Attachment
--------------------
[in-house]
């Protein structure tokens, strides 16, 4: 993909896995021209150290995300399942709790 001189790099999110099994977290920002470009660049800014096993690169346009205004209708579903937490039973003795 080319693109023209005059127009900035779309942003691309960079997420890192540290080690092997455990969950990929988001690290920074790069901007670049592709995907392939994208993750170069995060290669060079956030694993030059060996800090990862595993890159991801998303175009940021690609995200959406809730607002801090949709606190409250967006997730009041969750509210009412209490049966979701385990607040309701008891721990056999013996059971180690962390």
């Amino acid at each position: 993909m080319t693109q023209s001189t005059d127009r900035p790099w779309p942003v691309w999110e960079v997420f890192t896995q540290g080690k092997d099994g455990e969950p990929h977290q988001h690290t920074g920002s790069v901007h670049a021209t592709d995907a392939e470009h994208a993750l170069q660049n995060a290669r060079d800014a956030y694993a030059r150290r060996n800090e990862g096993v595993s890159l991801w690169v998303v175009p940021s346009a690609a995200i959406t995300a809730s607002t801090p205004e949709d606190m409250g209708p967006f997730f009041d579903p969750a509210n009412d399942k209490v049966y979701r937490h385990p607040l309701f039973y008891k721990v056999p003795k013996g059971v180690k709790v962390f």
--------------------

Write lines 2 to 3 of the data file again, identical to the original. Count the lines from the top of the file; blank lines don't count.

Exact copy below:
């Protein structure tokens, strides 16, 4: 993909896995021209150290995300399942709790 001189790099999110099994977290920002470009660049800014096993690169346009205004209708579903937490039973003795 080319693109023209005059127009900035779309942003691309960079997420890192540290080690092997455990969950990929988001690290920074790069901007670049592709995907392939994208993750170069995060290669060079956030694993030059060996800090990862595993890159991801998303175009940021690609995200959406809730607002801090949709606190409250967006997730009041969750509210009412209490049966979701385990607040309701008891721990056999013996059971180690962390």
């Amino acid at each position: 993909m080319t693109q023209s001189t005059d127009r900035p790099w779309p942003v691309w999110e960079v997420f890192t896995q540290g080690k092997d099994g455990e969950p990929h977290q988001h690290t920074g920002s790069v901007h670049a021209t592709d995907a392939e470009h994208a993750l170069q660049n995060a290669r060079d800014a956030y694993a030059r150290r060996n800090e990862g096993v595993s890159l991801w690169v998303v175009p940021s346009a690609a995200i959406t995300a809730s607002t801090p205004e949709d606190m409250g209708p967006f997730f009041d579903p969750a509210n009412d399942k209490v049966y979701r937490h385990p607040l309701f039973y008891k721990v056999p003795k013996g059971v180690k709790v962390f």